The Future is Female and Educated: Homeschooling as the Breeding Ground for Climate Change Leaders

This is a special edition article from The Jungle Vines Gazette by The Cole Kids Academy.

A Rallying Cry

In a world under siege from the effects of climate change, it’s not only the responsibility of politicians and corporate leaders to make a difference. Women, girls, and children—especially those who are homeschooled—have a significant role to play. The Africa Climate Summit and Africa Climate Week in Nairobi, Kenya provided the continent with a unique stage to learn and engage some of the world’s most influential people about climate change and sustainability.

Climate change is a collective responsibility. Politicians and corporations are crucial players, but they are not combating this crisis alone. The education sector can be an important leader with homeschooling emerging as a catalyst for creating climate leaders. This isn’t just a concept anymore, it’s a rallying cry that resonated through the whole of Africa in September 2023.

Redirecting Educational Costs for a Greener Future

In Kenya, as in many other corners of the globe, the escalating cost of education is not merely a budgetary line item—it’s a devastating barrier that drains the boundless potential of upcoming generations. What if we turned this financial challenge into an opportunity for transformative change? Families are already reallocating money meant for these substantial educational costs to homeschool. Savings from homeschooling are being directed towards entrepreneurship, investments in climate friendly technology—a hands-on lesson about renewable energy right at home, and more!

The First Lady’s Pavilion: Education, Education, Education!

“We need to invest in the following areas for starters: Education, Education, Education,” said Samira Bawumia the Second Lady of Ghana. She emphasized, “The key to solving climate change lies in one word: Education.” Homeschooling offers an ideal setting to instill the value of environmental stewardship in children from a young age.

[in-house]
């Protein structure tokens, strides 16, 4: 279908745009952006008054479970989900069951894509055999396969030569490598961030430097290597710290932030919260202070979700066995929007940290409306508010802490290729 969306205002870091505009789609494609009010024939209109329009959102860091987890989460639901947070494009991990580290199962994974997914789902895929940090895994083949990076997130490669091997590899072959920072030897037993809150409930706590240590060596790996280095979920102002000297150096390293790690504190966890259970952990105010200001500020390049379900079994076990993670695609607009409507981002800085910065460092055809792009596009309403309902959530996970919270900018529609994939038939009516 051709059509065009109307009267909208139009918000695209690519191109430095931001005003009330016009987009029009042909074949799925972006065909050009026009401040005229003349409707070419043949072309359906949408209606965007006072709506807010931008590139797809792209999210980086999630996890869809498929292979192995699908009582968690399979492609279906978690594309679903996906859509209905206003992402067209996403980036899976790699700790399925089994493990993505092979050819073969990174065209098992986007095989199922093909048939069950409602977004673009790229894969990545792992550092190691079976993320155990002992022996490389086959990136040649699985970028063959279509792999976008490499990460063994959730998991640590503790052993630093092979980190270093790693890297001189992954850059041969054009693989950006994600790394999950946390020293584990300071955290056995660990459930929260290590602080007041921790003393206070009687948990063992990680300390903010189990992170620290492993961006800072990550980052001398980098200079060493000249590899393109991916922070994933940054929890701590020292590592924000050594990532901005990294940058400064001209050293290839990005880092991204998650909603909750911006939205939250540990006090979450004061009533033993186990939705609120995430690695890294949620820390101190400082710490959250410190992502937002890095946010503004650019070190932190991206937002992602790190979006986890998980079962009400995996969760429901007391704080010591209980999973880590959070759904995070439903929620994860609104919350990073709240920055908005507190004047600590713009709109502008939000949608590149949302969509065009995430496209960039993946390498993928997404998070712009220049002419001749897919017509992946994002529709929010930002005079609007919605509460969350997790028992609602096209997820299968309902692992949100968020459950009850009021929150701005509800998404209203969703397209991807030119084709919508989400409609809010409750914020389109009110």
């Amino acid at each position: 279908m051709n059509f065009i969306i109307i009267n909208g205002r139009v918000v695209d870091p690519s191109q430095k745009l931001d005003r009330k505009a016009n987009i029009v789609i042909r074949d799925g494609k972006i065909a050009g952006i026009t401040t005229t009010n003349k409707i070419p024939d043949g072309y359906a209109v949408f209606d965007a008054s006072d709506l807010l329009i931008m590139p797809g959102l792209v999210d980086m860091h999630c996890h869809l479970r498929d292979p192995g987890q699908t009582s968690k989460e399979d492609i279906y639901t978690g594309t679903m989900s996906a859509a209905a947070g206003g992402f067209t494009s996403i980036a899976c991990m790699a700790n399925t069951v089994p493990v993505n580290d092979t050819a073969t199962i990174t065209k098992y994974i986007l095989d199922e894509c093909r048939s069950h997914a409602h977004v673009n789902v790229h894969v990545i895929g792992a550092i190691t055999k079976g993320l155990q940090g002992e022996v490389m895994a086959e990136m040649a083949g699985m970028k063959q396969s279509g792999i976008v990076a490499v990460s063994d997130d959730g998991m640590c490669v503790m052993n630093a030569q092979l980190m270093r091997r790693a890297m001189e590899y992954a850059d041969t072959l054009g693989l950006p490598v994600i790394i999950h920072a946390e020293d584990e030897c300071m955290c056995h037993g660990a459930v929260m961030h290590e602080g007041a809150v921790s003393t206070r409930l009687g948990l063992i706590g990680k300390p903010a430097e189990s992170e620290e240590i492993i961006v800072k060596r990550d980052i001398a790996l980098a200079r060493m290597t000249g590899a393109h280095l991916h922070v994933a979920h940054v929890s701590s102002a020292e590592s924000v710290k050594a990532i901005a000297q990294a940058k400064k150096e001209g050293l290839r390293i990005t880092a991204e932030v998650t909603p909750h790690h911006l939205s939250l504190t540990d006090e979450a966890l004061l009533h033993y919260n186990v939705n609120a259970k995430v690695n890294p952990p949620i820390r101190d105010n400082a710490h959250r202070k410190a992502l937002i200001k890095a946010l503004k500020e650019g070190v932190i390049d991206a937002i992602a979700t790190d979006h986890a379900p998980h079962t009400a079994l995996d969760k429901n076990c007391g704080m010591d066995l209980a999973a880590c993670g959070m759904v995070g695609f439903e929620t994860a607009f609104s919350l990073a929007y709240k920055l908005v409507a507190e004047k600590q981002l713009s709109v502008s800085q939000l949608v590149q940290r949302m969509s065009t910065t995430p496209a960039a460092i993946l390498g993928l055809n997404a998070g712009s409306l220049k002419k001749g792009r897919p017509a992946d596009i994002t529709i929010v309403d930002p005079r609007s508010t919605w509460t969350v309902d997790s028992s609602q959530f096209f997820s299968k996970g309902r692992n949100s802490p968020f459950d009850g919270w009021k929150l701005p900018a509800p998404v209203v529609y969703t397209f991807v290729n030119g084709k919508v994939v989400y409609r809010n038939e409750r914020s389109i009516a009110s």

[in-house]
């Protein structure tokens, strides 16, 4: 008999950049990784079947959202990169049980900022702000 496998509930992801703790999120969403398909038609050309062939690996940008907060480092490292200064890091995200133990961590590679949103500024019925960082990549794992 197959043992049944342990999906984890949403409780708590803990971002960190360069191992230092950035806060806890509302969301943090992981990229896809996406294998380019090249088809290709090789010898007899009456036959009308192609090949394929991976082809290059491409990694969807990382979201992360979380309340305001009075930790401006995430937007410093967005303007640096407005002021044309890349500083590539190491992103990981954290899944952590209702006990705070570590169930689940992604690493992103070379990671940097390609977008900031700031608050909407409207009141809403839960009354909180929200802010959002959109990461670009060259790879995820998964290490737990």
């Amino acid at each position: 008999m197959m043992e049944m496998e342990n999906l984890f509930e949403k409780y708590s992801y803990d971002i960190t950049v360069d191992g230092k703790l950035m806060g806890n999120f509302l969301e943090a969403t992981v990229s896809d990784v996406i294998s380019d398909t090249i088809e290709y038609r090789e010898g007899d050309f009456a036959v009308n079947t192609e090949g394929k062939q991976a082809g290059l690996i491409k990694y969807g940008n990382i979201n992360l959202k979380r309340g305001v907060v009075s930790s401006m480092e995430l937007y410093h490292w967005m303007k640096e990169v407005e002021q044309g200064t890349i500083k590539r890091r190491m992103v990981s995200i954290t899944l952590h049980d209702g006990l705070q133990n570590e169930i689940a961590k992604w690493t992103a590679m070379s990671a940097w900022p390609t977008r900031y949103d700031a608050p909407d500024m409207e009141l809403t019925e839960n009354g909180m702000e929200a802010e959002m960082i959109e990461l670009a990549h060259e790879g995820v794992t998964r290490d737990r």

The Cole Kids Academy, for example, integrates environmental science and climate change awareness into its core curriculum. That way, students aren’t just aware of the issues; they’re prepared to tackle them head-on! She went on to say, “Education is our strongest weapon against climate change.” It is a robust reminder that education is our greatest resource for bringing authentic awareness and firm action regarding climate change.

Pioneering a New Way of Learning

During our discussion with Alexia Latortue, Assistant Secretary of the U.S. Treasury, she underlined the need for economic literacy in combatting climate change. In a homeschooling system, students can master these economic complexities, preparing them for a multi-faceted approach to environmental issues.

In addition to discussions on economic literacy, we had a valuable exchange with John Kriegsman, U.S. Treasury Attaché based in Nairobi. Kriegsman emphasized the importance of sound financial advising, especially in the realm of green initiatives. Just like a dynamic ecosystem of startups and green businesses, homeschool academies can be part of this ecosystem. By allocating educational resources, these academies can invest in the future—supporting projects ranging from renewable energy to smart home technologies, all while fostering a sense of responsibility in the leaders of tomorrow.

One idea is to reinvest money saved from homeschooling into smart home technology that educates the family on minimizing energy consumption or into creating a garden as a living classroom for biology and sustainability. Specialized setups like homeschool academies are pivotal. They have the mandate to be more than just academic centers; they are a safe education space for a new caliber of leaders, equipped not just with knowledge but with a deep-rooted sense of climate responsibility.

ACS23 and Minority Groups